What do you get when your best friend finds fabulous fortunes after designing an amazing spray that , inexplicably, effects doggy-doo disappearance? Envy, or so the seemingly endless Leon Redbone-esque title song keeps telling us. Actually, what you get is yet another example of Hollywood squandering hot new talent on poorly conceived, poorly written trash.
Ben Stiller is Tim Dingman, a low-level executive at 3M's California-based sandpaper plant. He has little imagination, but at least, as his performance charts suggest, he has focus. Jack Black is Nick Vanderpark, Tim's best buddy, next-door neighbor, a co-worker. As you might guess, Nick's focus is nowhere to be found, but he's got imagination in spades. When Nick comes up with the idea for the aforementioned wonder-spray, which will come to be known as VaPooRize, Tim thinks it's just another of his friend's wacky schemes and ignores it. Much to his chagrin, however, the spray works and Nick is the neighborhood's first zillionaire. What have we got? Sing along with me, Envy!
Ben Stiller has had a long list of ups and downs, so this loser shouldn't really affect his overall career. Jack Black, however, has a lot to lose. The man is a comic genius appealing to both kids and adults alike. He had a huge hit with School of Rock, and his band, Tenacious D, has a major cult following. But it's still early yet. Black, who has been bouncing around for probably ten years doing small, almost bit parts, has just hit his wave. Now is the time to cultivate this burgeoning career, not squander it on throwaways like Shallow Hal and Envy. He is next scheduled to appear as promoter-extraordinaire Carl Denham in Peter Jackson's version of King Kong, coming out next summer. Now that sounds like a good move.
To suggest that a lot of talent went to waste in this film would be an understatement, but I think in some parallel universe, Envy could have worked. After all, the cast is superb: Stiller and Black, as well as Christopher Walken, Rachel Wiesz, and Amy Poehler? C'mon, you couldn't ask for better. And let's not forget that it's directed by Barry Levinson, a man known for his sharp satires and wacky comedies. The problem is that no one really seemed to know what this movie was supposed to be. As a result we get a likeable antagonist, a unlikable protagonist, a very-Hollywood production shot like an Indie film, and a tone that wavers from very light to very dark and back again. The battle between a young screenwriter's story of a man whose life slowly spirals into destruction and some studio exec's idea of a family-friendly comedy about the importance of friendship is evident in the finished product, with the result being a film tells neither story effectively.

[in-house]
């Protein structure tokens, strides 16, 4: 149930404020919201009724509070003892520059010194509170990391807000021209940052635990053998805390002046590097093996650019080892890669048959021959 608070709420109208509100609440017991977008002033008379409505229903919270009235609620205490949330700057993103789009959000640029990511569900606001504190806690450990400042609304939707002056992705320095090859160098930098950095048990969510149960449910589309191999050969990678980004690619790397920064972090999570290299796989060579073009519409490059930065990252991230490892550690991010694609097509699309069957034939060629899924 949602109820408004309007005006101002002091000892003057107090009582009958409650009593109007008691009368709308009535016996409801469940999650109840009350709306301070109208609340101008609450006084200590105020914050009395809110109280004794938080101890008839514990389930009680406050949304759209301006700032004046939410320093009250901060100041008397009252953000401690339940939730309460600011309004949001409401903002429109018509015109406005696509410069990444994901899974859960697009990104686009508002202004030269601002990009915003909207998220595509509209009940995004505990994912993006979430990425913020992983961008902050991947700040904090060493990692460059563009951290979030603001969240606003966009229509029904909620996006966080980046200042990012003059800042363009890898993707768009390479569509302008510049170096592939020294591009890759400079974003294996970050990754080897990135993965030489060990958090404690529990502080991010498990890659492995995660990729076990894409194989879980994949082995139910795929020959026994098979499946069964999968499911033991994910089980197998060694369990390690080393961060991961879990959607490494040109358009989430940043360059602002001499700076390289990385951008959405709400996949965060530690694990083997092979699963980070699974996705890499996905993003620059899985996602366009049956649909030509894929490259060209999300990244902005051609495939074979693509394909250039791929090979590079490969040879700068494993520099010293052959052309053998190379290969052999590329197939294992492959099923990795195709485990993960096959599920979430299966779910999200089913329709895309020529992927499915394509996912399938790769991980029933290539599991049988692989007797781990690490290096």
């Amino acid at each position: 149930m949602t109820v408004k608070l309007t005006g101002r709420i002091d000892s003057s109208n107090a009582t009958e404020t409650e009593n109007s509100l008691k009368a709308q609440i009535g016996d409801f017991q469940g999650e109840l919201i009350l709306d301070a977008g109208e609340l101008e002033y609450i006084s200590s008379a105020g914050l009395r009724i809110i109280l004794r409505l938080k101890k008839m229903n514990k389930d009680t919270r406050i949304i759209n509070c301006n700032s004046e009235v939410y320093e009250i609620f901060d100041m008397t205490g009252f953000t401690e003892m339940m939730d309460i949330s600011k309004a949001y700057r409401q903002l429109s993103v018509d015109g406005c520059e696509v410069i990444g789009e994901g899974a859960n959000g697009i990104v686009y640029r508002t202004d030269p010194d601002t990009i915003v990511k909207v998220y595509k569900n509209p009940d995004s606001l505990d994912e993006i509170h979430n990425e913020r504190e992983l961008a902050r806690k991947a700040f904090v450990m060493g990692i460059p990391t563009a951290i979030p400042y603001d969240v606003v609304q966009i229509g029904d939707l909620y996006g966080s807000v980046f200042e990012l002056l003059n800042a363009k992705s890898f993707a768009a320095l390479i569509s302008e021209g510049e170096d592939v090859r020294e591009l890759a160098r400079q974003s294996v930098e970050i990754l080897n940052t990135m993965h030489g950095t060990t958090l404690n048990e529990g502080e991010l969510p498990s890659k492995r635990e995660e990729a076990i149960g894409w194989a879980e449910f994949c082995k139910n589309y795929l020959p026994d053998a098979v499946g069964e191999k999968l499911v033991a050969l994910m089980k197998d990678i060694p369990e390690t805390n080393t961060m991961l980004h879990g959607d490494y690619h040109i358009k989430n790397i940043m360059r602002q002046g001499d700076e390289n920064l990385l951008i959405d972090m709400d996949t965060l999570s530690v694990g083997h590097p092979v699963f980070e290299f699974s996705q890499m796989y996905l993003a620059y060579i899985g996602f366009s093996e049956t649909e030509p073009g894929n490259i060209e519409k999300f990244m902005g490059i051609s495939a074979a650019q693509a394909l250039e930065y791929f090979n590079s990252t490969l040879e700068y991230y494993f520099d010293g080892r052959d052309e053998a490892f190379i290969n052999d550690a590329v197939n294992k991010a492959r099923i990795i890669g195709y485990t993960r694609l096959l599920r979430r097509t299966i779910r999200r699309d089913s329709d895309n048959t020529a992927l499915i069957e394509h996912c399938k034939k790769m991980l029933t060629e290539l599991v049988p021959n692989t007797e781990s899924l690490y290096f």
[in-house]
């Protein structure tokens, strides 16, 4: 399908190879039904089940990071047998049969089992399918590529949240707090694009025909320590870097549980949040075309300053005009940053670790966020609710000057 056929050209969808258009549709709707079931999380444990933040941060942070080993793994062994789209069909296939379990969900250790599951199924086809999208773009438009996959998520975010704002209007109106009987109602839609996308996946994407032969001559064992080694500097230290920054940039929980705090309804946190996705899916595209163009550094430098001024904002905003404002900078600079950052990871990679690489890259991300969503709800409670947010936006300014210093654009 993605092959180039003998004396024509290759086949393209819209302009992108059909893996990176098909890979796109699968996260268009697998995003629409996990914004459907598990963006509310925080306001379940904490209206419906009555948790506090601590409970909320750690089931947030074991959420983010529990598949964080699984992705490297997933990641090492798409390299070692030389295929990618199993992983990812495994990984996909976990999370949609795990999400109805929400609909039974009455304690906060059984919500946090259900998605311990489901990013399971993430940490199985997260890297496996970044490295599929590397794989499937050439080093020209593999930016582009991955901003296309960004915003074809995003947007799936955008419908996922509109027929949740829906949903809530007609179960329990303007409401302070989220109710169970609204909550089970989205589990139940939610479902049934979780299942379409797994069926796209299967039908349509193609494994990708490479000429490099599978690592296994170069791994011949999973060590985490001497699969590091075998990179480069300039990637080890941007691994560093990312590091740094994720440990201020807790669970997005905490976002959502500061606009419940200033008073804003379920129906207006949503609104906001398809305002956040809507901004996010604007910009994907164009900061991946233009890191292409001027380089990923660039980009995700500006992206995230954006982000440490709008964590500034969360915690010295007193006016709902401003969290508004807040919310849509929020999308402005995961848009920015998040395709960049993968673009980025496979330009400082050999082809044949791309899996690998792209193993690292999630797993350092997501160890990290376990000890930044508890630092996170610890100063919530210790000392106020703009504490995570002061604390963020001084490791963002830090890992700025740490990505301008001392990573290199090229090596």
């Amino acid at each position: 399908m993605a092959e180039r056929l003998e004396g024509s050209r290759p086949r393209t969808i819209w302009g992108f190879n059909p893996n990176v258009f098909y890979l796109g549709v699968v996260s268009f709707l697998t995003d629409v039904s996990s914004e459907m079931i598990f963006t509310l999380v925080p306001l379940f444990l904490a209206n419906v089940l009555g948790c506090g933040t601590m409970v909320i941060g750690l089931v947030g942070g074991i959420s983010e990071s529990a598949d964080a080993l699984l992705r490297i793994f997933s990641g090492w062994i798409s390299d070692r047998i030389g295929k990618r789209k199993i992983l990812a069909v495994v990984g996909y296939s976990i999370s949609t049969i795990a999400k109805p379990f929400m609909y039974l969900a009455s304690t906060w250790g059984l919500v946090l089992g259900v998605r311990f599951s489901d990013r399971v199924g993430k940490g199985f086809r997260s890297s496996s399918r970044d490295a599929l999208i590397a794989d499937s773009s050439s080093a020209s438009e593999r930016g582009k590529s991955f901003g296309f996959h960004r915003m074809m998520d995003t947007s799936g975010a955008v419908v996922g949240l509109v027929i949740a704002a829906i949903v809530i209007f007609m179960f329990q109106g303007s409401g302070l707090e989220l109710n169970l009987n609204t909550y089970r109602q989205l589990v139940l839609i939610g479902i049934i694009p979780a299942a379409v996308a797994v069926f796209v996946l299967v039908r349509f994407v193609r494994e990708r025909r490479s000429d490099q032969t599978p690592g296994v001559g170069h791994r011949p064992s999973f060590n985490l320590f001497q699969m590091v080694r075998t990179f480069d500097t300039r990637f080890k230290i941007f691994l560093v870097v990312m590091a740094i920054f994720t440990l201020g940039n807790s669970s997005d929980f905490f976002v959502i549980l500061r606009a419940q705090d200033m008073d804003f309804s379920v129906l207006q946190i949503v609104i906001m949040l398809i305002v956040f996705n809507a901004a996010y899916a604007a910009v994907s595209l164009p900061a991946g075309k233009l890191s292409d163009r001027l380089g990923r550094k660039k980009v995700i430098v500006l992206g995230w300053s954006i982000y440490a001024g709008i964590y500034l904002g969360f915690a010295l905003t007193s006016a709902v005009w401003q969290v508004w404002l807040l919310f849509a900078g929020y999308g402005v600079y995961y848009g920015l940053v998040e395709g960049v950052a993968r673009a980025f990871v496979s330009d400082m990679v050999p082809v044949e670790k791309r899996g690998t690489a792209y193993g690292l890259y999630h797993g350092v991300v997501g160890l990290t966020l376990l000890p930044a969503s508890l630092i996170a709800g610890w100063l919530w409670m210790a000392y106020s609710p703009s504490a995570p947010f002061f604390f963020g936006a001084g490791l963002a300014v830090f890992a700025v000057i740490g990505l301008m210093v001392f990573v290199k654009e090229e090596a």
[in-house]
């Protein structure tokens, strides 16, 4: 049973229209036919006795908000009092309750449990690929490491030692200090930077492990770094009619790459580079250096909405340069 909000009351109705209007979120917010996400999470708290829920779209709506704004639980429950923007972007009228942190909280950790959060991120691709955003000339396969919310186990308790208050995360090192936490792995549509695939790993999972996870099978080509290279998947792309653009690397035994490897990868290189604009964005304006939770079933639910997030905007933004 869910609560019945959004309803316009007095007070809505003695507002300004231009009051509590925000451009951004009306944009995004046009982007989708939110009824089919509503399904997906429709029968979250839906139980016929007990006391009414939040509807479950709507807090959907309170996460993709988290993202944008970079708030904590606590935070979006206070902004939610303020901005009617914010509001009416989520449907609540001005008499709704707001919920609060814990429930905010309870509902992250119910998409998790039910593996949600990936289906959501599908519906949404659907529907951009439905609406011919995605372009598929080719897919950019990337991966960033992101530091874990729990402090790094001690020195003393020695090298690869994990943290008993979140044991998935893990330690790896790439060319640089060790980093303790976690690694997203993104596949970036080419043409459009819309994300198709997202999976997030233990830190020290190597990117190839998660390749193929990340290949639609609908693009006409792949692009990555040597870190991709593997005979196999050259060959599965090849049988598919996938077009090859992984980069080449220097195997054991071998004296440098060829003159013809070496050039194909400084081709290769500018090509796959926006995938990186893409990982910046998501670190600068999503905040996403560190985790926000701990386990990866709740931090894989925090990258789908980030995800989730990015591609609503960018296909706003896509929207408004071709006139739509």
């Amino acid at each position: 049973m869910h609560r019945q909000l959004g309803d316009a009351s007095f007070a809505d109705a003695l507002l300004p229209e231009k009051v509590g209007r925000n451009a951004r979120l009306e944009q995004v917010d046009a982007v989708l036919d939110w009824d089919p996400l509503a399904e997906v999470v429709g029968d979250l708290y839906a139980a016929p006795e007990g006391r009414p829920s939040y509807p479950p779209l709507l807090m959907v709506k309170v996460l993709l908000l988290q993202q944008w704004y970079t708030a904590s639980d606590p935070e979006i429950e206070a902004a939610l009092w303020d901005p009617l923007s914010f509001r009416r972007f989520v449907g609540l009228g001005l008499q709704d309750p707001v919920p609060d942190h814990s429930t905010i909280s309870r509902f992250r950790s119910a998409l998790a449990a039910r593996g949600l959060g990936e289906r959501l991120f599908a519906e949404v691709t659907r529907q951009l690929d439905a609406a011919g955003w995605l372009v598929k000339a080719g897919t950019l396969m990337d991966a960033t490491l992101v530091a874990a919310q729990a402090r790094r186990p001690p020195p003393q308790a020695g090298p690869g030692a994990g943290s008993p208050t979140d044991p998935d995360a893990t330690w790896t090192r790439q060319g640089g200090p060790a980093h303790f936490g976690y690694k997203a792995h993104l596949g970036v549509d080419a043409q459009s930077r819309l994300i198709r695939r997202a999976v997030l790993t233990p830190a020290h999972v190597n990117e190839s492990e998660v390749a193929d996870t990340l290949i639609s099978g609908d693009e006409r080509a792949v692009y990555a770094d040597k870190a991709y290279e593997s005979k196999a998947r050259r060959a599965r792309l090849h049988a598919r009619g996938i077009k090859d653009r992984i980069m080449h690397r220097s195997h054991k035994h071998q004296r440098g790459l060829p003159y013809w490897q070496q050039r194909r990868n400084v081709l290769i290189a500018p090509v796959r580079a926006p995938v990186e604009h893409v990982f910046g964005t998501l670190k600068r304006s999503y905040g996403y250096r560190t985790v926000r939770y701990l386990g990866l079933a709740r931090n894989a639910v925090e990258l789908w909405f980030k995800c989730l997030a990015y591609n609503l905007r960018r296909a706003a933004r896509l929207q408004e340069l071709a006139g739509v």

Envy will ultimately be forgotten. It's not offensive enough to make anyone's top ten worst films list, nor is anyone likely to go in for a second viewing. There are a few good laughs, but they are too few and far between to warrant a recommendation. I hope, however, that this isn't the last teaming of Stiller and Black that we see. With a proper script and a little effort, these two could put together something that would definitely be enviable. Grade: C-
Envy is rated PG-13 for crude humor and brief sexual references.
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